Among the most interesting points of discussion brought up by Sam in Punished Notes Vol. 6 is the notion that The Game Awards is a bunch of overblown hoopla. To be honest, I had never thought to be critical of the show itself—mainly because I’ve always associated it with sleek trailers and exciting reveals. Remember the reveal of Batman: Arkham City at the 2010 VGAs, or the (now-infamous) announcement of No Man’s Sky at the 2014 Game Awards? Or the hilarity caused when Reggie Fils-Aime dropped the juicy tidbit at the 2013 VGX that Cranky Kong would be in Donkey Kong: Tropical Freeze?
Okay, so not every reveal is made equal. But at the very least, I would argue that every one of Geoff Keighley’s self-produced shows has offered some form of entertainment and value to the gaming community over the years. Well, except the VGX. That was actually horrendous, from beginning to end (Cranky was bad, but Joel McHale hosting was even worse).
However, Sam brings some compelling evidence to back up his argument. The fact that the Game Awards cuts off nominees before the end of the year and is hosted in early December. Inconsistencies in the award categories themselves, from a Best Independent Game award (isn’t this unnecessary in a world where indies can be nominated for overall GOTY?), to a Games for Impact one (does this mean to suggest that the actual GOTY nominees provide, essentially, less of an impact than the ones nominated here?). And, of course, the prevalence of esport awards, even when nominees aren’t for games released this year.
We’ve Come So Far Already
I’ll be upfront: I don’t agree with most of these takes. While I don’t love the idea of an awards ceremony cutting off nominees before the actual end of the calendar year, the Game Awards isn’t the only offender here—the Oscars has a similar cutoff for films (even if the show itself is typically hosted in February, well after the end of the calendar year).
Sure, I’ve seen several favorite games get shafted by The Game Awards—Super Smash Bros. for Wii U in 2014 and Xenoblade Chronicles X in 2015, in particular. Heck, we’re at the point where history is even beginning to repeat itself—Xenoblade Chronicles 2 missed the deadline in 2017, while Super Smash Bros. Ultimate missed it this year… but do you notice a pattern here? The same game franchises are getting punished, year after year, for one simple reason: they’re being released after the deadline. It’s that simple. Oscar season is a real thing, and “Games season” should be, too. I don’t necessarily agree with the practice, but it is what it is.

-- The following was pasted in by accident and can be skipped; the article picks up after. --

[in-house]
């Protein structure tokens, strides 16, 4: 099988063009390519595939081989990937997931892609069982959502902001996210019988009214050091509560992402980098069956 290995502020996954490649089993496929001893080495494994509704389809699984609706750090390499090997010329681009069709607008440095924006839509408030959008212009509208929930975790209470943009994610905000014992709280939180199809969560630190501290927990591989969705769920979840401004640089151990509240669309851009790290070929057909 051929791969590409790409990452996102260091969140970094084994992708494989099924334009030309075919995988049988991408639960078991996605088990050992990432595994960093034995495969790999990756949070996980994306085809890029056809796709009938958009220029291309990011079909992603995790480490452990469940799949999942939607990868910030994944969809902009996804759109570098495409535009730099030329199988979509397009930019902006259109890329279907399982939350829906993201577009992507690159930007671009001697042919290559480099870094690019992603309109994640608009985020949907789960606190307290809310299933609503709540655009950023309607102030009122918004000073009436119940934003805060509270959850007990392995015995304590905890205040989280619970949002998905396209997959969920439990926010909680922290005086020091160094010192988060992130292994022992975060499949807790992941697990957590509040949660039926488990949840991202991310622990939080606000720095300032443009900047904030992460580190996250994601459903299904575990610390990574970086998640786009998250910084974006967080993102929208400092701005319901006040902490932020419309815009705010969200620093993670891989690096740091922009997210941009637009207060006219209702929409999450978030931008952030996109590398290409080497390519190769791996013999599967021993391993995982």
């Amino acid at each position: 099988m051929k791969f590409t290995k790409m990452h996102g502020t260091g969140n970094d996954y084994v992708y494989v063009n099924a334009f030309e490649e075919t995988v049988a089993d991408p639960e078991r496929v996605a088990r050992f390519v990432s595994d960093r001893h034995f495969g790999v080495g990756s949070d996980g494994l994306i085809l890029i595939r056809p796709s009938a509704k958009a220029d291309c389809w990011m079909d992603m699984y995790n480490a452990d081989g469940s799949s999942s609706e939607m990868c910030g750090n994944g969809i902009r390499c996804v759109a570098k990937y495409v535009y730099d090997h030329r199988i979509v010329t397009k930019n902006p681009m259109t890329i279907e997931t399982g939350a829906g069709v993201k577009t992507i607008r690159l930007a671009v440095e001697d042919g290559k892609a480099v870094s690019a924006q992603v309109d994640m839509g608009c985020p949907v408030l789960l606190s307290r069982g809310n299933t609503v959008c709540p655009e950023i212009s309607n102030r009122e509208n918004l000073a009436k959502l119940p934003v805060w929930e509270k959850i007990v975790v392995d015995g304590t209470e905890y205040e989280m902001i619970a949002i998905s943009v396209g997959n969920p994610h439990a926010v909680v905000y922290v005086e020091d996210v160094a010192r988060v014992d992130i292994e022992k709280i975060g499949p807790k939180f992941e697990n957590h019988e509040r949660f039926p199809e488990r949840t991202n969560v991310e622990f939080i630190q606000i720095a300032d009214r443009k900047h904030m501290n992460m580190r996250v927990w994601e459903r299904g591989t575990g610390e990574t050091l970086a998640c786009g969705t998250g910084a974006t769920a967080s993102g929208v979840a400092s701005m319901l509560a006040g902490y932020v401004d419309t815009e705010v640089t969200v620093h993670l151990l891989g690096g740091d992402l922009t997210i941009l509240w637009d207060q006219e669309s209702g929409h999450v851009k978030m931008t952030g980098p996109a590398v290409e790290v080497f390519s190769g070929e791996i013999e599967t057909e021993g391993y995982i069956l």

As for the award inconsistencies, I don’t see too much of a problem with overlap between categories. Many outlets, ours included, have platform awards that are predictable in nature, just based on the fact that nominees are shared with the public before the actual winners from each category are announced. Simply put, there’s bound to be some cases where certain games snowball with their wins. To that, I say: let the best game in each category win, no if, ands, or buts. That said, there’s still plenty of room for diversity in ceremonies like The Game Awards, which is why categories like Games for Impact are so important. God of War and Red Dead Redemption 2 have already made a tremendous impact on gamers worldwide, and the nominees for the Games for Impact category won’t take away from that fact in the slightest, the way I look at it.
So is The Game Awards, in its current state, a bunch of hoopla? Depends on who you ask.
Personally, I enjoy the event for what it is: a celebration of how far games have come, and a tease of where games can still go. It might not get everything right (and, oh boy, it sure doesn’t) but when everything is firing on all cylinders, we get gems like this:
I think I can end this segment here.
One More Thank You, This Time for Stan Lee
Finally, it would be criminal of me to wrap up without reiterating the massive impact that Stan Lee had on the entertainment industry, consumers, and the world at large.
In honor of the man himself, I’d like to share a list of just a few of the phenomenal things from this year that Stan Lee, either directly or indirectly, helped provide for us:
- Black Panther
- Avengers: Infinity War
- Deadpool 2
- Marvel’s Spider-Man
- Daredevil Season 3
And then, of course, to share a quote that many have probably already seen or read, but just needs to be posted once more on the internet (it’s too good):
I used to be embarrassed because I was just a comic-book writer while other people were building bridges or going on to medical careers. And then I began to realize: Entertainment is one of the most important things in people’s lives. Without it, they might go off the deep end. I feel that if you’re able to entertain people, you’re doing a good thing. When you’re seeing how happy the fans are — as they [see up-close] the people who tell the stories, who illustrated them, the TV personalities — I realize: It’s a great thing to entertain people.
–Stan Lee, The Washington Post
Excelsior, Mr. Lee!
Thanks for listening! Check back soon for another episode of Weekend at Dave’s.